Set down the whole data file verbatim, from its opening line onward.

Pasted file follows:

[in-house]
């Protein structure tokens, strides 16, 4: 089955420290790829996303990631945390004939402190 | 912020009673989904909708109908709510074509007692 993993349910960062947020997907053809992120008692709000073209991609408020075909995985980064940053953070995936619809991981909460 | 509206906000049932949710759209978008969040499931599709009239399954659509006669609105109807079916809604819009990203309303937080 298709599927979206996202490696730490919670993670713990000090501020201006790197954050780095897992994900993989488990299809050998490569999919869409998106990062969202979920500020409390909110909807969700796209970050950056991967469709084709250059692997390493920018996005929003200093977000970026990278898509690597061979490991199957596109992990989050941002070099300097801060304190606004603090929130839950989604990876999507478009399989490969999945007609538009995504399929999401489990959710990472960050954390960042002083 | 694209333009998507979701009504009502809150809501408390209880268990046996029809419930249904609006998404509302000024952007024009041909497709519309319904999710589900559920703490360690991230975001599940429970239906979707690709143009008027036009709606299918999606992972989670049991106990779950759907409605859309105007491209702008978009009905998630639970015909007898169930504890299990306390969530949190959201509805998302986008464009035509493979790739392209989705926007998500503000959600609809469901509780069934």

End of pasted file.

[in-house]
């Protein structure tokens, strides 16, 4: 089955420290790829996303990631945390004939402190 | 912020009673989904909708109908709510074509007692 993993349910960062947020997907053809992120008692709000073209991609408020075909995985980064940053953070995936619809991981909460 | 509206906000049932949710759209978008969040499931599709009239399954659509006669609105109807079916809604819009990203309303937080 298709599927979206996202490696730490919670993670713990000090501020201006790197954050780095897992994900993989488990299809050998490569999919869409998106990062969202979920500020409390909110909807969700796209970050950056991967469709084709250059692997390493920018996005929003200093977000970026990278898509690597061979490991199957596109992990989050941002070099300097801060304190606004603090929130839950989604990876999507478009399989490969999945007609538009995504399929999401489990959710990472960050954390960042002083 | 694209333009998507979701009504009502809150809501408390209880268990046996029809419930249904609006998404509302000024952007024009041909497709519309319904999710589900559920703490360690991230975001599940429970239906979707690709143009008027036009709606299918999606992972989670049991106990779950759907409605859309105007491209702008978009009905998630639970015909007898169930504890299990306390969530949190959201509805998302986008464009035509493979790739392209989705926007998500503000959600609809469901509780069934």